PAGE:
Client: Nestlé Philippines
Category: Food, Beverage, Tobacco
Agency: OgilvyOne Worldwide
Award Entry Year: 2016
Milo is the most loved chocolate beverage in the Philippines. The brand has been around for over 50 years, has been a strong patron of nationwide sports programs for decades and owns 93 percent of the chocolate malt beverage market.
While the numbers are impressive, they also contribute to Milo’s biggest challenge yet: How exactly can the brand grow from here? The brand has matured, yet its engagement strategies have remained unchanged for some time. Reaching a plateau would mean risking the future of the business.
Milo’s energy proposition and strong sports equity have always made it a champion of learning through sports. But this proposition was losing relevance with screen-obsessed kids. Market share had plateaued at 93 percent.
To address this desire for market growth, Milo needed to renew its value to its core target: moms. Milo set out to help them take on an issue that mattered to them and to Milo as a brand: energy and nutrition. In 2015, Milo saw an opportunity to expand the limited reach of its on-ground programs through technology. Milo set out to link the future of the brand with the future of the nation, using the Milo Champions Band and app to create not only an exciting new way to engage with moms, the main target, but also a solution that encourages kids to be active again.
The health of their kids is the top priority of moms, and they know that physical activity is a key component in keeping children healthy.
However, Filipino kids nowadays lack exercise. Today’s trends are fast food and electronics. In fact, the Philippines beats the global average screen time by more than double. Tablet usage in the country averages 115 minutes a day, while the global average is just 50 minutes a day. Meanwhile, physical education time in the country is just half of the global mean.
While a sedentary lifestyle in children is not a problem unique to the Philippines, it is especially pressing in the country. Research by the Department of Science and Technology indicates that 86 percent of students 11-18 years old are physically inactive. The percentage of overweight and obese children is also increasing year on year.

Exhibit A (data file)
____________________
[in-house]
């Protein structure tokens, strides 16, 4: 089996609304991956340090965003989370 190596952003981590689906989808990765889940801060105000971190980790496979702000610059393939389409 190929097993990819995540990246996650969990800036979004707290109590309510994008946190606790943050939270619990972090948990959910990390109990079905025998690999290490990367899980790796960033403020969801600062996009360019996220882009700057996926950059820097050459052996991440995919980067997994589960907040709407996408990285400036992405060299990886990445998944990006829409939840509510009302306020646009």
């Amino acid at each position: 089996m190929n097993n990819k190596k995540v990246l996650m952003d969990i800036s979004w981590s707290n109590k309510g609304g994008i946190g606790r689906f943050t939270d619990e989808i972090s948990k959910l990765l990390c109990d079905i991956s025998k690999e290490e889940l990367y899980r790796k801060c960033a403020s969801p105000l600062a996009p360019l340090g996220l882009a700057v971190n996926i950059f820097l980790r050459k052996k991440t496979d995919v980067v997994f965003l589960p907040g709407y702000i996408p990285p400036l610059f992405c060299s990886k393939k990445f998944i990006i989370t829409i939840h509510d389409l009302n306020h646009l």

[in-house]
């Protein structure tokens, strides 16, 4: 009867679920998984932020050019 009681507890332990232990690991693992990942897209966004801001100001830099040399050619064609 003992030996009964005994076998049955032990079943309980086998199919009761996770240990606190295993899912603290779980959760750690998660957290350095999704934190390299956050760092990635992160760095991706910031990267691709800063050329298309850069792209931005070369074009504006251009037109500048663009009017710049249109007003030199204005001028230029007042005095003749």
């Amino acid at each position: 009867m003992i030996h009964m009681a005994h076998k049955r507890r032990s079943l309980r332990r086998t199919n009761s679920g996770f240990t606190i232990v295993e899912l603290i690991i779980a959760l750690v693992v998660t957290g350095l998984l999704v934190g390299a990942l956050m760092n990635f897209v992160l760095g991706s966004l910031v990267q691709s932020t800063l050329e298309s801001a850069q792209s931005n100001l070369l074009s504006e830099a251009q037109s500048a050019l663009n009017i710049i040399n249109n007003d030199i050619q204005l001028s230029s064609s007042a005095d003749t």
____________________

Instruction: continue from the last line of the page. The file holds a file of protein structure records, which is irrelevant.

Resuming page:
While moms want their kids to be healthy, they simply don’t have the tools to pry them away from their screens. This was the challenge Milo was determined to tackle head on.
The Milo Champions Band is a type of wearable technology that tracks energy expenditure. The Champions app, its partner mobile application, then matches this data against energy intake, as logged in to a built-in food journal. Used as a system, the band and the app help moms monitor children’s energy level tracking their physical activity versus calorie consumption.
Based on the child’s height, weight and age, the app computes the unique daily recommended number of steps for each child, as well as his or her nutrition and calorie intake. This data becomes the basis of the app’s personalized recommendations.
When the band detects that a child hasn’t achieved the target number of steps for the day, the app sends out a notification to let the mom know her child needs more active time. Conversely, the app provides smart food recommendations based on the mom’s current input of food.
For the platform to really get engagement, Milo needed both moms and kids on board. Milo applied successful gamification principles to make hitting energy targets turn into a rewarding screen experiences for kids.
Milo first launched the platform at the annual Milo Summer Sports Clinic. Kids received a band, and their moms were instructed to download the app. Both of them got to see how the system worked, as the app logged energy expenditure during the training. Beyond the clinic sessions, the platform became a mother-child bonding activity.
For the first time, Milo used technology to encourage kids to be active again. The Philippines is the first country to pilot the program. Insights gained from the Philippines’ first users are now being used to improve the program experience and scale the project not just nationally but globally, with pilots in Australia and Thailand.
Milo spent approximately $64,000 on the band and mobile app development and about another $20,000 on the pilot program rollout.
Below are the results of the campaign: